Rozina’s next-door neighbour Shumi, also pregnant for the third time, adds that they all know about the benefits of iron tablets and a good diet now, and it’s good for both the mother and child, thanks to their family health care provider, Farida Yasmin.

© UNICEF/BANA2014-01387/Kiron
(Left) Farida, a family welfare assistant explains the importance of taking iron folic tablets during pregnancy to (centre) Shumi,24, a pregnant mother, as she prepares to cook vegetables in front of her house in Shameshpur village.

Providing selfless care

Farida has been working as a family welfare assistant for the last 22 years. On a regular basis, she visits all the homes in the village, and keeps an eye on homes with newly married couples, adolescent women, and pregnant mothers.  

Farida says that many people in the villages are impoverished. They cannot afford nutritious food. Hence, she strongly advocates iron tablet intake. “I explain to both new to-be-mothers and their mother-in-laws that now couples have a children or two, not eight or nine like the earlier days. Hence, it is very important to take good care of the few children they will have so that they are well nourished, and this Shakti tablet (energy tablet, referring to iron supplements) will help maintain good health. Since it is provided for free by the government, why would you not take it?”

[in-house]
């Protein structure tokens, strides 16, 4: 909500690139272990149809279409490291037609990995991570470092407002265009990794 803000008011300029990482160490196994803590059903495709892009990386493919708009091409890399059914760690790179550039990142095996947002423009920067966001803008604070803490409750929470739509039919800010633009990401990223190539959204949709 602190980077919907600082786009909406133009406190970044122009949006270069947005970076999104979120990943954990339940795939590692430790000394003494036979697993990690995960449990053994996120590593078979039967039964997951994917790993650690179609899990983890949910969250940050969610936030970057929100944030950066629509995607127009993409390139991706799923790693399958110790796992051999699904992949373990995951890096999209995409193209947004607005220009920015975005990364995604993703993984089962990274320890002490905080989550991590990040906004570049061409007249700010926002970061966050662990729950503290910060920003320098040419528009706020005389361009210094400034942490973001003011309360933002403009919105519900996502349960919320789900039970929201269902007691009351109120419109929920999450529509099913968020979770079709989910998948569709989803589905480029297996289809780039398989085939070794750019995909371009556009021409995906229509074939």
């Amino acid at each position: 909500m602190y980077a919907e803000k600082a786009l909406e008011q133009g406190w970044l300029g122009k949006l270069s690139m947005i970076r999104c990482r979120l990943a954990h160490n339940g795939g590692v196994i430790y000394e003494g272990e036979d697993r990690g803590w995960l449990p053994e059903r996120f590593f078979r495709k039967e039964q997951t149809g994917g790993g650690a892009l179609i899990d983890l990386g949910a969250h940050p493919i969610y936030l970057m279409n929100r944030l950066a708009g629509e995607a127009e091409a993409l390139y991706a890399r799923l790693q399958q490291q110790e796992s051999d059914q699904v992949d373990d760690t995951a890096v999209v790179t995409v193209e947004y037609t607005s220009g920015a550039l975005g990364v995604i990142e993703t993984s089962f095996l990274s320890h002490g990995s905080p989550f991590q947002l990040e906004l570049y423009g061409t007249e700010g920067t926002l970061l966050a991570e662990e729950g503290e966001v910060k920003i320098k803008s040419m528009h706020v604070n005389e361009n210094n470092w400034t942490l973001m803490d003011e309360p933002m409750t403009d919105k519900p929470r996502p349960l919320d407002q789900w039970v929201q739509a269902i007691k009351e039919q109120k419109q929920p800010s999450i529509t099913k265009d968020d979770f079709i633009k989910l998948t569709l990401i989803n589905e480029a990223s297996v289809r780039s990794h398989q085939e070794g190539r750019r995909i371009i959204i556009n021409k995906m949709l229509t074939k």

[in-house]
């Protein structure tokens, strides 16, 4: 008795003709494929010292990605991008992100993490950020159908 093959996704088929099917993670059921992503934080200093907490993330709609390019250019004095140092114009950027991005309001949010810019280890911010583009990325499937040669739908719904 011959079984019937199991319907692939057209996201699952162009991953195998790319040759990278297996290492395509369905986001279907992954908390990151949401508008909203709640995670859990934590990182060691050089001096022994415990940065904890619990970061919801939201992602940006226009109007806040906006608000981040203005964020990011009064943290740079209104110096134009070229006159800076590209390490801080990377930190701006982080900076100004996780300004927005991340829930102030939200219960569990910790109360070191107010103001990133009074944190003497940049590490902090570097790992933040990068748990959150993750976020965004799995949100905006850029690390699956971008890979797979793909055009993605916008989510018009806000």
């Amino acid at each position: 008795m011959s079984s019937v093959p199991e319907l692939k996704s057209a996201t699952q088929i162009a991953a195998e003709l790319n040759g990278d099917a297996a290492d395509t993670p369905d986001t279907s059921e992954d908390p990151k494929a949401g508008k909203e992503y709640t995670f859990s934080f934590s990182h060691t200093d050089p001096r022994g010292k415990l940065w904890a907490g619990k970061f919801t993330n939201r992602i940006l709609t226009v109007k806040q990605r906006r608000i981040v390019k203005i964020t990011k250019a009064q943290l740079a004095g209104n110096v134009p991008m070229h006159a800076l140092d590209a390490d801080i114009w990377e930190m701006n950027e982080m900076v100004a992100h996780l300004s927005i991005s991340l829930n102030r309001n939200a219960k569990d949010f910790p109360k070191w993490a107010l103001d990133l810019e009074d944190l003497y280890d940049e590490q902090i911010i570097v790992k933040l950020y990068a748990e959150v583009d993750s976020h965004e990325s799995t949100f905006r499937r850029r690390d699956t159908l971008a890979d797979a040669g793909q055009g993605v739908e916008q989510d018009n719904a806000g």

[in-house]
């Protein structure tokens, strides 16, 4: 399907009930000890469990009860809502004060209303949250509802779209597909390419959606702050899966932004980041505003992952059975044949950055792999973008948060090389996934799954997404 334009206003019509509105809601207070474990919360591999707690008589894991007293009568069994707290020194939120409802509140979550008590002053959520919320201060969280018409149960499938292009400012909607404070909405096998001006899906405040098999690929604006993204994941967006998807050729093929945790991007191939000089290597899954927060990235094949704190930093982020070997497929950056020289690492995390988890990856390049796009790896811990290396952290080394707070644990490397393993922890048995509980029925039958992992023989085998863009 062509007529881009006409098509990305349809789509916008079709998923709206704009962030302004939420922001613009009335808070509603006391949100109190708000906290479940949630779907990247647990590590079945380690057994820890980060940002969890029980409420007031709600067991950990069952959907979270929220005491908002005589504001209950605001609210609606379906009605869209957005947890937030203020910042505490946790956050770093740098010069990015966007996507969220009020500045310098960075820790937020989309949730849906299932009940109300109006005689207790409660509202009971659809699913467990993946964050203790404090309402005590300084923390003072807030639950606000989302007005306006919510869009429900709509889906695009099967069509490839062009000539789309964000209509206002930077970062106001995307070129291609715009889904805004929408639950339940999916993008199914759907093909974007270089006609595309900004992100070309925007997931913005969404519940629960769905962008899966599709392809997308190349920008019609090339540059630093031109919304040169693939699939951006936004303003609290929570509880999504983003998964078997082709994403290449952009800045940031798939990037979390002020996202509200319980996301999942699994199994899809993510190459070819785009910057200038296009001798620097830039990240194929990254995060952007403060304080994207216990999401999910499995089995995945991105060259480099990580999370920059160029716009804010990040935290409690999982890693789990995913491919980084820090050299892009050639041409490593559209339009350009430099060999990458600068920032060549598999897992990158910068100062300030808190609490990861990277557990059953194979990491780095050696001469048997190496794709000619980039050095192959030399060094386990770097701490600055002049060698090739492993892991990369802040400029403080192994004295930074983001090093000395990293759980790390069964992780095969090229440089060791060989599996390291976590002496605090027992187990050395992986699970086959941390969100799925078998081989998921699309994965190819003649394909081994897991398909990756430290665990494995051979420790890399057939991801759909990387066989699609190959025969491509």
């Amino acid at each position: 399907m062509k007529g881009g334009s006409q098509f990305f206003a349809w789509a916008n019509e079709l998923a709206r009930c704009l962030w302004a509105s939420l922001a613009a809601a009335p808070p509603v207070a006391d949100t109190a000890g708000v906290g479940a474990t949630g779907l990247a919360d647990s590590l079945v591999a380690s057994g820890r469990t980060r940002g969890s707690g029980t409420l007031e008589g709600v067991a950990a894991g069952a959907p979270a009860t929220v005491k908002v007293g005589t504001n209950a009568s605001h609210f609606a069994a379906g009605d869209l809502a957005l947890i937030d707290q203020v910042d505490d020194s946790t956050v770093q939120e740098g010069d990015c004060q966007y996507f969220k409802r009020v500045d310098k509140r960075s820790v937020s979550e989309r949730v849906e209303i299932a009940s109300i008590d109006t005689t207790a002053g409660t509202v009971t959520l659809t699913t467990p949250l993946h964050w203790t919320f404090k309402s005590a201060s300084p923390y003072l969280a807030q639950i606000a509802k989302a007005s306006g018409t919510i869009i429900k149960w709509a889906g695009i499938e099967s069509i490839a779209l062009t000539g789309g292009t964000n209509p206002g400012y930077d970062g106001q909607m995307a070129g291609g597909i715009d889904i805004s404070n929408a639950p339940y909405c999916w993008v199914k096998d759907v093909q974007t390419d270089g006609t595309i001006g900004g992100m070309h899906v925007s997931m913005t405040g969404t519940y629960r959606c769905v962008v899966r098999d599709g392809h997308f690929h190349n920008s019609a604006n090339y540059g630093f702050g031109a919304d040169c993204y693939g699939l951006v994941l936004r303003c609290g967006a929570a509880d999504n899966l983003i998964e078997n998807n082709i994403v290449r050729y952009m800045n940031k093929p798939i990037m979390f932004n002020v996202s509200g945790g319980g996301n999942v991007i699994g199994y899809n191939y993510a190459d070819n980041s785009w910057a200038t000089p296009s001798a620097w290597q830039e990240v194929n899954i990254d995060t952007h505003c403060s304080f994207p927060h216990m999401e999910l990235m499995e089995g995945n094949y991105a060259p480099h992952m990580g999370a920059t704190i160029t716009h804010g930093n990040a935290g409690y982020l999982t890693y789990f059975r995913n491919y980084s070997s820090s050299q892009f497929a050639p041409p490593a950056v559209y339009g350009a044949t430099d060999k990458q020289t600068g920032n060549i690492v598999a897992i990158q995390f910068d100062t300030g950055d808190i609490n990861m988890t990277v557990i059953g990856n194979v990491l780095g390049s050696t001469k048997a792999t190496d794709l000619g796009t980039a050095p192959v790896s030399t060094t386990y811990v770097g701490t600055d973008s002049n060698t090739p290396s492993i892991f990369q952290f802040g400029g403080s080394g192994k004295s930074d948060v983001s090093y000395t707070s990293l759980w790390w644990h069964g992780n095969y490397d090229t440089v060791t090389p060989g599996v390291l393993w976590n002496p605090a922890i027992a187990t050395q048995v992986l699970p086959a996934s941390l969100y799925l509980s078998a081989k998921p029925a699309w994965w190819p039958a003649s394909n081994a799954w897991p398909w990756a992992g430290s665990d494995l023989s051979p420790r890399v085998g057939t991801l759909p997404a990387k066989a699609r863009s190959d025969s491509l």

Other than carrying out one-on-one home visit for counseling like Farida, and clinic services like Rozina, family health care providers also conduct regular courtyard meetings with the rural women.

Nigar Parveen, who practices once a month in satellite clinics, also discusses lifestyle issues with the villagers. “Not only do I suggest to pregnant women to take iron tablets, but also tell them to continue intake three months after delivery,” she says.

Nigar Parveen also adds that previously iron tablets would often melt, and this was unappealing to most women, hence they did not take them.  But now, the tablets are supplied in strip packages. This also helps to monitor intake.

Targeting pregnant women

In 2007, Bangladesh rolled out its national anemia control strategy that provided daily iron supplements comprising 60mgFe and .4mg Folic acid throughout pregnancy for up to three months of lactation.

In 2012, most pregnant women (60 per cent) received iron supplements anytime during pregnancy, only 23 per cent received supplements during their first antenatal care (ANC) visit, and less that 14 per cent consumed at least 100 tablets.

At the end of 2012, the Ministry of Health and Family Welfare with the support of UNICEF jointly implemented an anemia reduction programme. UNICEF identified gaps and supported performance on each intervention with increasing availability and monitoring intake. In one year, availability of Iron tablets increased from 39 per cent to 67 per cent. Consumption of adequate supplements by pregnant women increased from 13 per cent to 31 per cent across 19 Upazilas in 11 districts. The Government is now scaling up this intervention across all 64 districts of Bangladesh.